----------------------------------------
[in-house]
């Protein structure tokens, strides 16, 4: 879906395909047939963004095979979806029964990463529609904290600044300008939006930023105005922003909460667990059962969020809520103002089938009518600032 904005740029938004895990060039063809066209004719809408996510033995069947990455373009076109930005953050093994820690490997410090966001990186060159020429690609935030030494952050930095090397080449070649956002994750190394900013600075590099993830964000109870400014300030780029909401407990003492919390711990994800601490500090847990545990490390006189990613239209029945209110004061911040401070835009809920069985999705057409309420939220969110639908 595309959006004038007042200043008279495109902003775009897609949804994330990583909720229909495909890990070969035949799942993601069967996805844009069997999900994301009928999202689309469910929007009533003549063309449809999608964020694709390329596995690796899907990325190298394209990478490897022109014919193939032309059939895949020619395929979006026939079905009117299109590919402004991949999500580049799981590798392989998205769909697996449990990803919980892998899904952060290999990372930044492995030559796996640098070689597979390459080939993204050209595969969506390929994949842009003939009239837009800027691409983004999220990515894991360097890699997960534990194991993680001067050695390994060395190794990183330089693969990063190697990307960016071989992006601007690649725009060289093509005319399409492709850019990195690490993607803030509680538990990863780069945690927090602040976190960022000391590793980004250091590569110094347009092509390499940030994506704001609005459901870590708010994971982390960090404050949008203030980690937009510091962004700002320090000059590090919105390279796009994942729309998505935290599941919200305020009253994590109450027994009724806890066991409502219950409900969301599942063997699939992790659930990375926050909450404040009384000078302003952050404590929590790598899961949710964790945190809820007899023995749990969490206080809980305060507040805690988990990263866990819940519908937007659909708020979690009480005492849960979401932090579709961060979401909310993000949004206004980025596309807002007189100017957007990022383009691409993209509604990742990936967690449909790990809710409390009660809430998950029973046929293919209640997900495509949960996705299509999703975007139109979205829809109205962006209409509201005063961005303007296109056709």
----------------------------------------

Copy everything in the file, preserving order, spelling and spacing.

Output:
[in-house]
């Protein structure tokens, strides 16, 4: 879906395909047939963004095979979806029964990463529609904290600044300008939006930023105005922003909460667990059962969020809520103002089938009518600032 904005740029938004895990060039063809066209004719809408996510033995069947990455373009076109930005953050093994820690490997410090966001990186060159020429690609935030030494952050930095090397080449070649956002994750190394900013600075590099993830964000109870400014300030780029909401407990003492919390711990994800601490500090847990545990490390006189990613239209029945209110004061911040401070835009809920069985999705057409309420939220969110639908 595309959006004038007042200043008279495109902003775009897609949804994330990583909720229909495909890990070969035949799942993601069967996805844009069997999900994301009928999202689309469910929007009533003549063309449809999608964020694709390329596995690796899907990325190298394209990478490897022109014919193939032309059939895949020619395929979006026939079905009117299109590919402004991949999500580049799981590798392989998205769909697996449990990803919980892998899904952060290999990372930044492995030559796996640098070689597979390459080939993204050209595969969506390929994949842009003939009239837009800027691409983004999220990515894991360097890699997960534990194991993680001067050695390994060395190794990183330089693969990063190697990307960016071989992006601007690649725009060289093509005319399409492709850019990195690490993607803030509680538990990863780069945690927090602040976190960022000391590793980004250091590569110094347009092509390499940030994506704001609005459901870590708010994971982390960090404050949008203030980690937009510091962004700002320090000059590090919105390279796009994942729309998505935290599941919200305020009253994590109450027994009724806890066991409502219950409900969301599942063997699939992790659930990375926050909450404040009384000078302003952050404590929590790598899961949710964790945190809820007899023995749990969490206080809980305060507040805690988990990263866990819940519908937007659909708020979690009480005492849960979401932090579709961060979401909310993000949004206004980025596309807002007189100017957007990022383009691409993209509604990742990936967690449909790990809710409390009660809430998950029973046929293919209640997900495509949960996705299509999703975007139109979205829809109205962006209409509201005063961005303007296109056709």